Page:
Encouragingly though, the new orders index has moved beyond 50 (the tipping point that suggests orders are increasing) for the first time since May 2022. Conversations with clients and the volume of high-profile investment announcements are also suggesting many businesses are now feeling confident enough to push ahead with investment decisions. Britvic, Barratt Developments, Ideal Heating, Essar Group, Bentley Motors, VCS and many more have all announced or moved forward with major investment plans since the turn of the year. Jaguar Landrover's recent £15bn electric car investment announcement that will convert its production plant in Halewood into the firm's first 'all electric' facility is particularly encouraging for the future of UK automotive manufacturing and for the business' 3700 local employees. Indeed, our January survey showed that of those respondents that expect to access more finance in the next 12 months, 44% stated they would be using it for capital investments – and conditions have improved further since January. With all of this in mind, it is likely that the sector’s supply chain resilience is going to be tested yet again over the next quarter as demand builds. These are probably challenges that the industry will welcome given their familiarity and last year’s severe recessionary concerns.

What areas should manufacturers prioritise over the next quarter?

Supply and demand: While we all hope for some stability, and there is some evidence suggesting there might be some around the corner, these are still volatile times. As geopolitical tensions and strict coronavirus policies continue to cause many to decrease reliance on China, the principles that successful manufacturers have always employed continue to be absolutely vital. Supply chains are likely to be put under more pressure during the second half of the year as the industry copes with an increase in demand. Closely monitoring and reviewing supply chains and generating accurate demand forecasts will be hugely important if the sector is to make the most of better trading conditions and adjust their operations accordingly.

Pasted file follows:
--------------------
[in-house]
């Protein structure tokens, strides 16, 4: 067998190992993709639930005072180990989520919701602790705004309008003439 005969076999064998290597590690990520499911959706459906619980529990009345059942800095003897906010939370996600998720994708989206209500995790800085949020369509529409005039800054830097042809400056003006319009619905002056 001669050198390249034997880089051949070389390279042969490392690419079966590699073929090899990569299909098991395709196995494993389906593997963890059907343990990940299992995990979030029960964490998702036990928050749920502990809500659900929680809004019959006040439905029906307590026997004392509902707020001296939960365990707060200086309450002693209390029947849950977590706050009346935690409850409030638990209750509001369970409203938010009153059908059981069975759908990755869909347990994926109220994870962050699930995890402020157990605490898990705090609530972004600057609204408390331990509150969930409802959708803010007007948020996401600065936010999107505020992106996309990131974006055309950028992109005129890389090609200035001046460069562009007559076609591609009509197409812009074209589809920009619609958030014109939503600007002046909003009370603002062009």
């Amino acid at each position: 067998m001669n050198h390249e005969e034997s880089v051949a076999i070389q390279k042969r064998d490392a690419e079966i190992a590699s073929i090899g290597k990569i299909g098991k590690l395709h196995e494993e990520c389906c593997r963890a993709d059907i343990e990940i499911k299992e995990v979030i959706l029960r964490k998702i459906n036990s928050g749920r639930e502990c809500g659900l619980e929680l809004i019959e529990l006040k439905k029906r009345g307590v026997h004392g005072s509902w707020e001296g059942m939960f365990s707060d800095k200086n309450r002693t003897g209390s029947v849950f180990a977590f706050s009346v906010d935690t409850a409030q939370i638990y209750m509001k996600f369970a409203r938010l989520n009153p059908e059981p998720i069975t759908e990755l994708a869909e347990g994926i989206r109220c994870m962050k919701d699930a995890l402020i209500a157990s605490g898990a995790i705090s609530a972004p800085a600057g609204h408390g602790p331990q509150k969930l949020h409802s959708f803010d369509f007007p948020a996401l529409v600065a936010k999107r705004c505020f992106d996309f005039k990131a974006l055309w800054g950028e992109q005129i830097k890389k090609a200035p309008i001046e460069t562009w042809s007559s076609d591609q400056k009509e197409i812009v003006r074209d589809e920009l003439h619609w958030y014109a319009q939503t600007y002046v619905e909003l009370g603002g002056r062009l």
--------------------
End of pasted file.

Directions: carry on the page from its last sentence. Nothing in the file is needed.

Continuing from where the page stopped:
The investment landscape: The Government knows that capital investment in the UK is below that of comparable countries. For many manufacturers, as trading conditions improve, making investments to optimise operations or to drive innovation will shift even further up the priority list, particularly given the sector’s long standing productivity and labour supply issues.

At the Spring Budget, there were numerous announcements designed to incentivise UK manufacturers to invest over the coming years. Given the benefits on offer, manufacturers, particularly those within key future sectors such as green industries, life sciences and advanced manufacturing, should take note of the announcement of ‘investment zones’ across the Midlands and the North.

The additional announcement of full expensing commenced on 1 April 2023 and will apply for the next 3 years. Despite being a year longer than the previous ‘super deduction’ scheme, 3 years remains a narrow window for manufacturers to complete on any new investment plans, particularly given we are due another general election before the expiry of this incentive. It is therefore advisable to push ahead with investment plans if benefitting from this new regime is a priority.

While for some manufacturers the worst turbulence may seem to be diminishing, it will not be the case for all.

Mike Thornton
Mike  Thornton
Regional Managing Partner, Yorkshire & North-East and Head of Manufacturing
Mike Thornton
Mike  Thornton
Regional Managing Partner, Yorkshire & North-East and Head of Manufacturing
 The Real Economy

Business resilience: Part 2

The UK economy narrowly avoided a recession in 2022, and it will be a close call again in 2023. We asked our panel of business leaders if they were prepared for the economic slow-down.